The regional elections are on in Turkey with banners and pennants everywhere. Feelings are running high with demonstrations in Istanbul and the big cities. Eveyone we met had an opinion on the elections which contrasts sharply with the apathy you see in the UK.  Unfortunately the rhetoric from the main party is divisive in attempt to cover up the allegations of corruption that embroils it.

The mountainous roads had the beating of us.

The mountainous roads had the beating of us.

We carried along the mountainous coastline along small roads through villages that time appears not to have touched. People with a few sheep or cows and few cars and small plots of vegetables.

Perfect camping spot.

Perfect camping spot.

Why is it that when you are wild camping you pass the perfect spot an hour too early, or 5 km the following morning past where you have just camped.  We have camped in some beautiful spots so I guess it is just the law of averages that we plumped for a spot in an olive grove just as it was getting dark between a quarry and a cement works that carried on working all night. Only to be greeted by the farmer in the morning when he brought his cows in to pasture.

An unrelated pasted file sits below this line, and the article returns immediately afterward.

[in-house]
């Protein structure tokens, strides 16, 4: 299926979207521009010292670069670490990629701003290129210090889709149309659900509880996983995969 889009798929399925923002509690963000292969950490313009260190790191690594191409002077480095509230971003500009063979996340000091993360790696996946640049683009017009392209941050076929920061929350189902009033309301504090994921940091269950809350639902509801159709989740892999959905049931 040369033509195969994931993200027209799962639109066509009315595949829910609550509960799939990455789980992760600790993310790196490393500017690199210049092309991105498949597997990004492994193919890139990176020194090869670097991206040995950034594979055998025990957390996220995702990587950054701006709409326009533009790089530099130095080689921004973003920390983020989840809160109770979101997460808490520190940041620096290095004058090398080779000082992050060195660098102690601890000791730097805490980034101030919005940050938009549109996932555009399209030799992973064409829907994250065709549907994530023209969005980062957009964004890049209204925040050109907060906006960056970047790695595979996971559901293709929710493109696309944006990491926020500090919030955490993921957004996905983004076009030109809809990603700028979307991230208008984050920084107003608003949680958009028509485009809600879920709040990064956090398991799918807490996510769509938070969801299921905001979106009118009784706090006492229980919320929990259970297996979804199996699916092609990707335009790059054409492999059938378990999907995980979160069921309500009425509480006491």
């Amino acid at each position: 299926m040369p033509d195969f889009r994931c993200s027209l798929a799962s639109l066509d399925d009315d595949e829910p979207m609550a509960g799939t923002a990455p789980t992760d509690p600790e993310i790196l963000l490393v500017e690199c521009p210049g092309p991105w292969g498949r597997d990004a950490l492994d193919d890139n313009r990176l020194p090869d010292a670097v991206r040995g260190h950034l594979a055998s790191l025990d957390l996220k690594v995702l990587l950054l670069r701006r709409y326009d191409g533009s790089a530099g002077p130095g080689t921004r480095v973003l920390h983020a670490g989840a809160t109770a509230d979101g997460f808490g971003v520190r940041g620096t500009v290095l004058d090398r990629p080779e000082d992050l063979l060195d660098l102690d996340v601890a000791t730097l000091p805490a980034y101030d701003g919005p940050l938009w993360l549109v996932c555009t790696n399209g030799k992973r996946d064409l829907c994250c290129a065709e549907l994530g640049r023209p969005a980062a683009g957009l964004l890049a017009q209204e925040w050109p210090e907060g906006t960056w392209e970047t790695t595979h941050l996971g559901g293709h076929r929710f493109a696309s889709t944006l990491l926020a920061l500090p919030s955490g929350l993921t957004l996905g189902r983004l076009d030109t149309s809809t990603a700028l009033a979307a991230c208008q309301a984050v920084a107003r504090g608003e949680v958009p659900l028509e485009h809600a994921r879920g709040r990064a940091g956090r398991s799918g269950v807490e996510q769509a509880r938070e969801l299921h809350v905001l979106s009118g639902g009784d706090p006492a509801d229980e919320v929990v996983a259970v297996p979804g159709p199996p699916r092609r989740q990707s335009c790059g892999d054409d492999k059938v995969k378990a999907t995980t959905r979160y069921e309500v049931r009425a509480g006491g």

Istanbul

 

Itanbul from the Galata bridge looking across the Golden Horn

Itanbul from the Galata bridge looking across the Golden Horn

Our first Turkish city was Edirne just a few km across the border from Greece but completely different from any city in Greece. The skyline was dotted with mosques  and the roads were busy and the streets full of people. Most were in standard western dress but there were quite a few women wearing headscarves. It was also a lot cheaper. The speciality in Edirne was cigeri fried calf ‘s liver, a meal for two worked out at less than 30 turkish lira approx  10 euros. Although we did have a rest from the meat menu after discovering a wonderful vegetarian restaurant.

Edirne

Edirne

Selimye mosque

Selimiye mosque

 

Selimiye mosque

Selimiye mosque

We explored Edirne over a few days visiting the Selimiye Mosque which is held to be the best mosque in Turkey, designed by the famous architect Sinan in 1570, topped by the largest dome  of any mosque measuring 31.25 meteres in  diameter. We also visited the Beyazit complex http://www.3dmekanlar.com/en/health-museum.html which consisted of a mosque hospital and medical school built in 1480. The hospital had a progressive approach to treating patients using music in the treatment of patients with mental health problems. The western approach at the time was iron shackles. The accompanying medical school was set around a courtyard and had rooms for students to live in and rooms for teaching. It must have been a great place to learn.